More Bungalow Archaeology

Category: Restore & Repair

When living in a house you are restoring, you often struggle with priorities.  What can be done to make this space liveable versus what should be done in the order that you would normally do things if you were sane, or had more money, or had a different place to sleep in?

We are doing the floors first instead of last in the kitchen and two back bedrooms.

This, of course, necessitates that we return to a state of full-out chaos instead of the semi-chaos we live with on a daily basis.

 

graceinchaos.jpg

 

(The person who suggested an exersaucer for Grace as a containment device while we are working is a genius.  Take a bow.)

This weekend, in preparation, we had to tear apart the kitchen again.  The kitchen that is temporary anyway as we will be REALLY renovating it when we have saved the money to do so.

We hauled out the appliances, which was quite a trick since they are so large we have no idea how they got INTO the kitchen in the first place.  Perhaps, much like a practical joke dreamt up by a gang of MIT students, each appliance was brought into the house piece by piece and reassembled in the middle of the kitchen with the express purpose of making our weekend a challenge.  Each appliance was EXACTLY 1/2 inch larger in width than the two doors leading into the kitchen and I maintain that, to achieve exactness, there MUST have been some planning involved. 

Eventually, we wrestled the giant-in-a-way-that-is-completely-out-of-proportion-to-the-space refrigerator into the front sunroom.

fridgesunroom.jpg

Now, when I stumble downstairs in the middle of the night to get a glass of cold water, I open the fridge door and the neighborhood can see what is in there.  If someone shows up on our doorstep some morning with a gallon of milk because "[they] noticed that [we] were running out", I will know that we have reached a new low in sharing our homelife with the world.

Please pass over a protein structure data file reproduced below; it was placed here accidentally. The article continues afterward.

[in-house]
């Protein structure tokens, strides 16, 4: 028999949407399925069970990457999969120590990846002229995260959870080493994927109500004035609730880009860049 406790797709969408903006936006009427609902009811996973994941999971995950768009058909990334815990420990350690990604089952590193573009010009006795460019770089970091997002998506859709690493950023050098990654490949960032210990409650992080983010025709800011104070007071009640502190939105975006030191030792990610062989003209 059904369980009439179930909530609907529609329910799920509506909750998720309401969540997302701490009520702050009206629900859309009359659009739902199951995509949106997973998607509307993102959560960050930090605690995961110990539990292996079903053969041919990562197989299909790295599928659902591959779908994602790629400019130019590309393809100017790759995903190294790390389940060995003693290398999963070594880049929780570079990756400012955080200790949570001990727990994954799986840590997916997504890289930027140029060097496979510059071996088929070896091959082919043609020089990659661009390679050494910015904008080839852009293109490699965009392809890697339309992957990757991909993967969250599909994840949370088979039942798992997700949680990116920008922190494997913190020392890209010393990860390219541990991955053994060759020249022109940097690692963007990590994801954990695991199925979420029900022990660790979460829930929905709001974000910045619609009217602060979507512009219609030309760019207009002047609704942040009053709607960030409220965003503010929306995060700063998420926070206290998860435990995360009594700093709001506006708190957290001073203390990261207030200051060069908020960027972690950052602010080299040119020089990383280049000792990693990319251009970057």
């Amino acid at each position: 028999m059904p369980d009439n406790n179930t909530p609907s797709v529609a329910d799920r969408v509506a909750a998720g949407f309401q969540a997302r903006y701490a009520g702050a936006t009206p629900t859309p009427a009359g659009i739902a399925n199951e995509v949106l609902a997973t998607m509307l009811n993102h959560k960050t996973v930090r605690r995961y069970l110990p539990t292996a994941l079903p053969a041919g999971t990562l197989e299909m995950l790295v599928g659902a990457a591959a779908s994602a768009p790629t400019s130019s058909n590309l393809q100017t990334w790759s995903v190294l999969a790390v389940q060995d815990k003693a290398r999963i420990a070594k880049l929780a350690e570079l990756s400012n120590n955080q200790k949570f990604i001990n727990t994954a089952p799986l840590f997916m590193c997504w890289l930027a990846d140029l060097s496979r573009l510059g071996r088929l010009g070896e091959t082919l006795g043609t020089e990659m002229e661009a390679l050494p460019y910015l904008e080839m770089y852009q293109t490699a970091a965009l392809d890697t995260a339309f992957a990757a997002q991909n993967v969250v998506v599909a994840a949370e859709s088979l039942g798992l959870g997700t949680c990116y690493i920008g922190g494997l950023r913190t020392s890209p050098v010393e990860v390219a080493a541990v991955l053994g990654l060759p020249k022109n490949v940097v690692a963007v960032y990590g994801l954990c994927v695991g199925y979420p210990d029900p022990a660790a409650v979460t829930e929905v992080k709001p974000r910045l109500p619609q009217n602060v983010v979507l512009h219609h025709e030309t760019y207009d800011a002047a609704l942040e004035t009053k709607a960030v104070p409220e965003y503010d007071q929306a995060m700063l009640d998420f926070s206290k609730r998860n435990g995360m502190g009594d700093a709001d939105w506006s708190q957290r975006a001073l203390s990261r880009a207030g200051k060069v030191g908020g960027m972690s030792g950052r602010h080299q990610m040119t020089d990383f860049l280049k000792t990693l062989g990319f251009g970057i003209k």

Interestingly, with the appliances completely cleared out of there for the first time, we finally have a sense for the original footprint of the kitchen.  I think we have also solved a mystery.

kitchenchaos.jpg

 

It seems that back in 1914, when the house was built, that there was a pantry in the corner of the room.  You can see the base of the walls that were torn down within the floor.

pantry.jpg

I have to dash off in a moment so, tomorrow, I'll share the details of what we've uncovered and our reasoning behind our conclusions.   

However, if you can spot some of the clues in these pictures, have at it! 


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Comments

Hey - you don't by chance have a milk delivery door, do you? I see that white thing in the back...

Pantries are a godsend. Are you guys going to put one back in?

I looked at this and saw my house. I am renovating/restoring a 1920 Bungalow around three very small kids. The exersaucer is a great containment device. Unfortunatly once they're too big for that the only other thing is duct tape and its really leaving a mark on my kids hands and feet. :)

Argh. I will weep the day that she outgrows her exersaucer. Which will be soon. The kid is over 27 inches long at 6 months, in the 95 percentile of height for kids her age.

She is LONG.

No kids here yet :)

could it have been a butler's pantry? not sure where the door goes. remember, in 1914 there weren't things like refridgerators and dishwashers so there probably won't be logical locations for them. depending on the availability of ice there may have been an ice box - with a possible delivery door like the milk door mentioned above.

hmmm..I'm curious where that door goes to? a pass thru pantry? Your bungalow probably had those very cool built in cabinets I always admire.

Those exersaucers can be death traps, so I never admitted to using and loving mine very much ;)

 

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